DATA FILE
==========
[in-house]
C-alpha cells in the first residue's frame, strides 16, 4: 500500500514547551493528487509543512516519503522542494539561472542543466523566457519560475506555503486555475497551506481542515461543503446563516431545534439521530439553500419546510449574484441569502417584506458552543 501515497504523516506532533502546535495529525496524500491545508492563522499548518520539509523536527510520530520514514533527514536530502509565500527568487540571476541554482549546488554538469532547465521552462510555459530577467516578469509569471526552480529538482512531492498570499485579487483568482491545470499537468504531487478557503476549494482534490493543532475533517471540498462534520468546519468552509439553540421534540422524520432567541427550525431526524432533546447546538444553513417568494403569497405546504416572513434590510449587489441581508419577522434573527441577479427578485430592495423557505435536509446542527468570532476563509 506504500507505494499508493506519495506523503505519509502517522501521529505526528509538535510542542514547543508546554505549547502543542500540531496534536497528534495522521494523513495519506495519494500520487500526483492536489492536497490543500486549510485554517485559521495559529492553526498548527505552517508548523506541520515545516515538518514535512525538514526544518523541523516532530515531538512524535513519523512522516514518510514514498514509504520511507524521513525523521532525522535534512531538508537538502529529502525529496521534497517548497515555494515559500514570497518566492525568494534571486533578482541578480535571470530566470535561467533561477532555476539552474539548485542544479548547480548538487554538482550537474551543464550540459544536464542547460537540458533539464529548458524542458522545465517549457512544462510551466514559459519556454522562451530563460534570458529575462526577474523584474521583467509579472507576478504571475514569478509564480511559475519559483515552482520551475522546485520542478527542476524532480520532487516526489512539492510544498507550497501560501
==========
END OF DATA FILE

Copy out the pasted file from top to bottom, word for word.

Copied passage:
[in-house]
C-alpha cells in the first residue's frame, strides 16, 4: 500500500514547551493528487509543512516519503522542494539561472542543466523566457519560475506555503486555475497551506481542515461543503446563516431545534439521530439553500419546510449574484441569502417584506458552543 501515497504523516506532533502546535495529525496524500491545508492563522499548518520539509523536527510520530520514514533527514536530502509565500527568487540571476541554482549546488554538469532547465521552462510555459530577467516578469509569471526552480529538482512531492498570499485579487483568482491545470499537468504531487478557503476549494482534490493543532475533517471540498462534520468546519468552509439553540421534540422524520432567541427550525431526524432533546447546538444553513417568494403569497405546504416572513434590510449587489441581508419577522434573527441577479427578485430592495423557505435536509446542527468570532476563509 506504500507505494499508493506519495506523503505519509502517522501521529505526528509538535510542542514547543508546554505549547502543542500540531496534536497528534495522521494523513495519506495519494500520487500526483492536489492536497490543500486549510485554517485559521495559529492553526498548527505552517508548523506541520515545516515538518514535512525538514526544518523541523516532530515531538512524535513519523512522516514518510514514498514509504520511507524521513525523521532525522535534512531538508537538502529529502525529496521534497517548497515555494515559500514570497518566492525568494534571486533578482541578480535571470530566470535561467533561477532555476539552474539548485542544479548547480548538487554538482550537474551543464550540459544536464542547460537540458533539464529548458524542458522545465517549457512544462510551466514559459519556454522562451530563460534570458529575462526577474523584474521583467509579472507576478504571475514569478509564480511559475519559483515552482520551475522546485520542478527542476524532480520532487516526489512539492510544498507550497501560501